After a lean time in home and away series against Australia - a team he never enjoyed much success against - he was back among the wickets at home against Sri Lanka in 2005, accounting for four of the top six in a high-scoring draw at Napier before scything through the top order again (including the wickets of Atapattu, Jayasuriya, Sangakkara, Jayawardene and Dilshan for 48 between them) to set up an innings victory at Wellington. With innings of 1*, 4* and 4* in the series, he started towards what would become a somewhat curious record: in ten innings against Sri Lanka in his career, he notched up 15 runs - and had no defined average, because he finished not out every time. No other player has managed more than five innings against the same opposition without being dismissed.
As his reputation for consistently good performances with the ball was cemented, so too was his reputation for consistently abysmal showings with the bat; his aggregate of Test wickets was well ahead of his tally of runs, and it was to stay that way for the rest of his career. By the time Bangladesh toured New Zealand in January 2008, it was seven years since Martin's Test debut and he had yet to improve on the 7 he'd made in his first innings. He was able to laugh at himself, though, and even produced a "Learn to bat like Chris Martin" video in which he advised anyone aiming to emulate his footwork to tie their shoelaces together. Bangladesh's bowling attack was not the most menacing in world cricket, and Martin confided to Iain O'rien before the series that he reckoned this was his best chance to reach double figures. He started the match by dismissing the top four in the order as the visitors were rolled over for 137, and New Zealand had already taken a lead of more than 200 by the time Martin was called on to bat. After surviving a leg before shout second ball, he hit Shahadat Hossain for two consecutive fours to pass his previous career best, then reached 10 with a single past point off Sajidul Islam, to cheers from the crowd more often reserved for three figures than two. He added a further couple of singles before running out of partners when O'Brien was caught behind off Mashrafe Mortaza - no doubt leaving Martin to wonder how many more he might have scored if he'd had someone reliable at the other end. Back in his more usual role, he took another two wickets in the second innings as New Zealand won comfortably.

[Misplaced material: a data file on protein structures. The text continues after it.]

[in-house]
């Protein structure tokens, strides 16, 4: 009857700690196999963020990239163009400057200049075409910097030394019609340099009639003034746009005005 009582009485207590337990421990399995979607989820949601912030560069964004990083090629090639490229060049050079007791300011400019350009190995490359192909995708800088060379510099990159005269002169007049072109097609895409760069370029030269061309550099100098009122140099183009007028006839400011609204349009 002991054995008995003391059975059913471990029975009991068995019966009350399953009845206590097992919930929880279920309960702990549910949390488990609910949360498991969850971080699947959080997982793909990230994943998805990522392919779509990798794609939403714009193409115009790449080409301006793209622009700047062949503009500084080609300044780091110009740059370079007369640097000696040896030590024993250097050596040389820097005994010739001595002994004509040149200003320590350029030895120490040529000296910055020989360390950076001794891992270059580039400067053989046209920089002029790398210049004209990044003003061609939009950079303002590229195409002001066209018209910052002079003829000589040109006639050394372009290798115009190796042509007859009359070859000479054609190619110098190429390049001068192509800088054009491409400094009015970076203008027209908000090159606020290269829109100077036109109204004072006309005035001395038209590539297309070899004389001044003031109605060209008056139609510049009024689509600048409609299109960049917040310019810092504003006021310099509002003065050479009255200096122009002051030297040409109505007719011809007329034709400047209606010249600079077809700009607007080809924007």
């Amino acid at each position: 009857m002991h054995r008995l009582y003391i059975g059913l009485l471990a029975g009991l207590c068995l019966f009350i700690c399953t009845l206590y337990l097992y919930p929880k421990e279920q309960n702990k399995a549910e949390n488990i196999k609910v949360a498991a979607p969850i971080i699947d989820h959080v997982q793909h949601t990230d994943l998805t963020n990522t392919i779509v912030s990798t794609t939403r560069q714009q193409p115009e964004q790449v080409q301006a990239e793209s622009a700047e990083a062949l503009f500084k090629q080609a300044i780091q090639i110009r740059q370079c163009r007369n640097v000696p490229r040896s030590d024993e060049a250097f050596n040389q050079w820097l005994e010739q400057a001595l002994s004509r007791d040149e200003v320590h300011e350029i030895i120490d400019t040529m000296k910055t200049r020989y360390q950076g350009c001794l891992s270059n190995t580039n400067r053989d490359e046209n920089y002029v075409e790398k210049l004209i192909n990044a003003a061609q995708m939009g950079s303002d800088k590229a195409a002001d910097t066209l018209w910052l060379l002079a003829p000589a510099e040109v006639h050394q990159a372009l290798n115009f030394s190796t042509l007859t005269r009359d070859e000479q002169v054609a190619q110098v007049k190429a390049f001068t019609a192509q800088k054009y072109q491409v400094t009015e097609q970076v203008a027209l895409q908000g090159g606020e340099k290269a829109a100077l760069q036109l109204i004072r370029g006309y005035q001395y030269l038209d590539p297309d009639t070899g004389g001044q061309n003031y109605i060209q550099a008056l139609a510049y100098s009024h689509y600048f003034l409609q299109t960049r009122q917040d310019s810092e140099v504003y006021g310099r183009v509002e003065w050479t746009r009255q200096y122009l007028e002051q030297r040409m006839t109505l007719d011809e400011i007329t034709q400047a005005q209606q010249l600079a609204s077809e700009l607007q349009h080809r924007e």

Martin was steady, if unspectacular, in the home series against England which followed. In the last match at Napier he struck early in both innings, dismissing Alastair Cook for 2 in the first and Michael Vaughan for 4 in the second, but his efforts weren't enough to stop the visitors declaring their second innings to set a target of 553. New Zealand had reached 347/9 when Martin walked out to join Tim Southee on the latter's Test debut. He had to call for the physio after being hit on the helmet first ball by James Anderson, but decided to continue - and witnessed from a distance of 22 yards a spectacular display of hitting rarely matched in a Test, and certainly never by a number 10 batsman making his debut. Southee started off with two sixes off Anderson, then hit Monty Panesar out of the attack after carting him for 41 off two overs. Martin joined in the fun with a four off Anderson to bring up the fifty partnership, Southee added a couple more sixes off Stuart Broad before, with the record for the fastest Test century well within his sights, the match was ended when Martin was yorked by Ryan Sidebottom. Southee finished with 77* off 40 balls - more than Martin had managed in 40 matches to that point.